Wednesday, January 13, 2010

Pictures Not Words

Sorry, you missed the spirited three rounds of Name Your Disaster, an imaginative interactive game focusing on car related emergencies. It covered the benign to fateful and was a good catalyst to a rousing discussion filled with excerpts of personal experiences of past emergencies that highlighted supplies and some basic skills that would downsize the severity of the event. We left better educated, empowered, and motivated to take an active role in preparing for future vehicle emergencies whether we happened upon an accident or stranded motorist or the mishap was our own.

What's left from my role as guidance councilor mediating the flow and direction of the discussion is a pile of miscellaneous supplies from the home-made Sterno can activity I taught after the Emergency Car Supply class and an over stimulated brain. Not as severe as yesterday when I had to spend most of my time escaping inside a book reading all 385 pages as I separated myself from a world I couldn't deal with at that moment. A day spent in Sheridan, a day in Gillette, several hours spent directing music at church, along with three grand daughters who stayed the day, left me shut down and nearly immobile. This morning, I've spent several hours researching soil amendments amerced in academia a secondary form of escape. Then I'll wind down to spinning and sewing on a basic quilt -both repetitive tasks that relax my brain. Finally in a day or two if life doesn't crowd in to hard, I'll be fully functional again - as functional as a mildly Autistic person can be.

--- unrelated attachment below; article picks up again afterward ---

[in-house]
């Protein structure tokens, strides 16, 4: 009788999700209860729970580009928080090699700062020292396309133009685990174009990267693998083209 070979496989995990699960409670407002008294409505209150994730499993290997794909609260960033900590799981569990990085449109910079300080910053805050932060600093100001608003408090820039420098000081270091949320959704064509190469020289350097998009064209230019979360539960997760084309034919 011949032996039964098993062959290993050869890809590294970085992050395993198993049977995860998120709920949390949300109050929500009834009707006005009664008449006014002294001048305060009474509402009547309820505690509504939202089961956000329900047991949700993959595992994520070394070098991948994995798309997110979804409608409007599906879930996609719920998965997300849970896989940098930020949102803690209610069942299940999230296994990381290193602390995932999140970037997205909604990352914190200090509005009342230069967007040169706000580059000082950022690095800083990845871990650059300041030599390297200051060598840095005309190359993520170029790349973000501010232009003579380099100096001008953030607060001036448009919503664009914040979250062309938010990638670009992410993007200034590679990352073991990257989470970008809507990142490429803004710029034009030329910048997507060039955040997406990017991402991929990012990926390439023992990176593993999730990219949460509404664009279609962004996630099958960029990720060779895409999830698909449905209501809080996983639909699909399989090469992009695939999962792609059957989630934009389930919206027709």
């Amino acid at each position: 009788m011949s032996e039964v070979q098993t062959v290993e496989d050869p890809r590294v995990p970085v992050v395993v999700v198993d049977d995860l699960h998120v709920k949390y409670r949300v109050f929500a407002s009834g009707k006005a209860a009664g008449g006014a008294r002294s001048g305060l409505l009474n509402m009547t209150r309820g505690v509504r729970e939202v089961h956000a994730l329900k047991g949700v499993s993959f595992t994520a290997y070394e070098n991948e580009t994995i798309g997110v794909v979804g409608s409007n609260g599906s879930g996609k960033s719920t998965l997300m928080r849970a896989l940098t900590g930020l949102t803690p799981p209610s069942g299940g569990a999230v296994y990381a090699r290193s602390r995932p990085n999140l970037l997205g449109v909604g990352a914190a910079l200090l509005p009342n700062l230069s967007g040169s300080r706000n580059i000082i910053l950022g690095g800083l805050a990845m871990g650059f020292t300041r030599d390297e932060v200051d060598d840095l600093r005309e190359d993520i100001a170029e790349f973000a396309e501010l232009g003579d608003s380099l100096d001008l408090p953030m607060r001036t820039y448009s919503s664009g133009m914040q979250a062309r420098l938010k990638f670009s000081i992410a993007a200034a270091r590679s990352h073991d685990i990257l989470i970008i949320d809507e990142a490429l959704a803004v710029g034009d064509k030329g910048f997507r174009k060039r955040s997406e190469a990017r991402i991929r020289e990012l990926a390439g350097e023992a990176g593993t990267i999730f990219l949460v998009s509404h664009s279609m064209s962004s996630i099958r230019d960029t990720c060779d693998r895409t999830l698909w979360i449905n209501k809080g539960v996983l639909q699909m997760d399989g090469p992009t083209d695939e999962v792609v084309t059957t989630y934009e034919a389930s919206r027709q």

While I struggled on Monday I forced myself to watched a brief film about a girl named Susie who has a IQ similar to mine but is far less functional in the hopes of finding understanding and ways to fight off the effects of Autism. Susie echoed many of my own thoughts, her frustrations, her triumph over autistic behaviors that mellow with hours spent learning to control them until new mannerism become more natural.

Thanks to thirty years of struggling to learn to communicate through writing I've made great strides. Especially the last six months when through your encouragement by visiting my blog and interacting with me, I for the first time am naturally writing adjectives before nouns. Every sentences doesn't have to be rewritten over and over again. Sentences flow where fragmented phrases once ruled and fragments which transformed next into complex sentences are now simplified into clearer words.

My repetitiveness is tamed as words become a more familiar language in which to express myself. Words are not an Autistic persons first language - pictures are. Yet, how can you convey that image to others without words? Our own children are victims of this mind altering misdirection also. Thankfully, their cases are far less severe than my own. But the struggle moves forward as we frequently remind one of our grand daughters throughout the day to, "Use your words." as she breaks down in frustration, biting, hitting, or dissolving into a puddle of emotional tears become she can not communicate her mental pictures to others.